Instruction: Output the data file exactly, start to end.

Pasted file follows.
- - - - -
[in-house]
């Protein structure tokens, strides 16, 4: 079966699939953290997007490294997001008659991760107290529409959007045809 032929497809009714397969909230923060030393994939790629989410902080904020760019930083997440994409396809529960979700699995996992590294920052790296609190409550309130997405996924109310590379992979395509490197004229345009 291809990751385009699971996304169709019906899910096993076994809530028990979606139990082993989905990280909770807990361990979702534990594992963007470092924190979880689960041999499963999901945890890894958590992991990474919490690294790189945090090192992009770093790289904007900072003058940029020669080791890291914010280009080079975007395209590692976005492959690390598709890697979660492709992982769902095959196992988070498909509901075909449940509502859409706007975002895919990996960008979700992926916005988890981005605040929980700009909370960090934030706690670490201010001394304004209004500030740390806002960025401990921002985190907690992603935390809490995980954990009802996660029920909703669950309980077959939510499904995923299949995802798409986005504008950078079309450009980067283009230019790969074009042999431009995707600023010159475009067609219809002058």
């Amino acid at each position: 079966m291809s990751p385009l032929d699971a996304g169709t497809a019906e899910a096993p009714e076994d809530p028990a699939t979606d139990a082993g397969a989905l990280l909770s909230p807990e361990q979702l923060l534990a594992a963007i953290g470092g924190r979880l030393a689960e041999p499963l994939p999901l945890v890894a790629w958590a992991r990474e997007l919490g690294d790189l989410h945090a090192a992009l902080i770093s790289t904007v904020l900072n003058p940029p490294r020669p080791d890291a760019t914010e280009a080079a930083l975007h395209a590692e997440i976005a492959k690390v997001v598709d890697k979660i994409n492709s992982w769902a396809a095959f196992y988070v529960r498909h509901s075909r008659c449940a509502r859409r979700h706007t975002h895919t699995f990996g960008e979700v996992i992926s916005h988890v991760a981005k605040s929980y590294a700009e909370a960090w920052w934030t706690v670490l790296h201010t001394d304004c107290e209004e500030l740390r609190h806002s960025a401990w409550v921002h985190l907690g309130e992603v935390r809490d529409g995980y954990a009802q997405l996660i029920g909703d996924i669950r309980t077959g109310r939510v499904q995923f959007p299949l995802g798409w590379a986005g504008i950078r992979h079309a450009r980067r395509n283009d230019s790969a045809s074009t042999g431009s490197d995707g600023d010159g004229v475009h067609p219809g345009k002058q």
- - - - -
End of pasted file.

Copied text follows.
[in-house]
């Protein structure tokens, strides 16, 4: 079966699939953290997007490294997001008659991760107290529409959007045809 032929497809009714397969909230923060030393994939790629989410902080904020760019930083997440994409396809529960979700699995996992590294920052790296609190409550309130997405996924109310590379992979395509490197004229345009 291809990751385009699971996304169709019906899910096993076994809530028990979606139990082993989905990280909770807990361990979702534990594992963007470092924190979880689960041999499963999901945890890894958590992991990474919490690294790189945090090192992009770093790289904007900072003058940029020669080791890291914010280009080079975007395209590692976005492959690390598709890697979660492709992982769902095959196992988070498909509901075909449940509502859409706007975002895919990996960008979700992926916005988890981005605040929980700009909370960090934030706690670490201010001394304004209004500030740390806002960025401990921002985190907690992603935390809490995980954990009802996660029920909703669950309980077959939510499904995923299949995802798409986005504008950078079309450009980067283009230019790969074009042999431009995707600023010159475009067609219809002058």
């Amino acid at each position: 079966m291809s990751p385009l032929d699971a996304g169709t497809a019906e899910a096993p009714e076994d809530p028990a699939t979606d139990a082993g397969a989905l990280l909770s909230p807990e361990q979702l923060l534990a594992a963007i953290g470092g924190r979880l030393a689960e041999p499963l994939p999901l945890v890894a790629w958590a992991r990474e997007l919490g690294d790189l989410h945090a090192a992009l902080i770093s790289t904007v904020l900072n003058p940029p490294r020669p080791d890291a760019t914010e280009a080079a930083l975007h395209a590692e997440i976005a492959k690390v997001v598709d890697k979660i994409n492709s992982w769902a396809a095959f196992y988070v529960r498909h509901s075909r008659c449940a509502r859409r979700h706007t975002h895919t699995f990996g960008e979700v996992i992926s916005h988890v991760a981005k605040s929980y590294a700009e909370a960090w920052w934030t706690v670490l790296h201010t001394d304004c107290e209004e500030l740390r609190h806002s960025a401990w409550v921002h985190l907690g309130e992603v935390r809490d529409g995980y954990a009802q997405l996660i029920g909703d996924i669950r309980t077959g109310r939510v499904q995923f959007p299949l995802g798409w590379a986005g504008i950078r992979h079309a450009r980067r395509n283009d230019s790969a045809s074009t042999g431009s490197d995707g600023d010159g004229v475009h067609p219809g345009k002058q």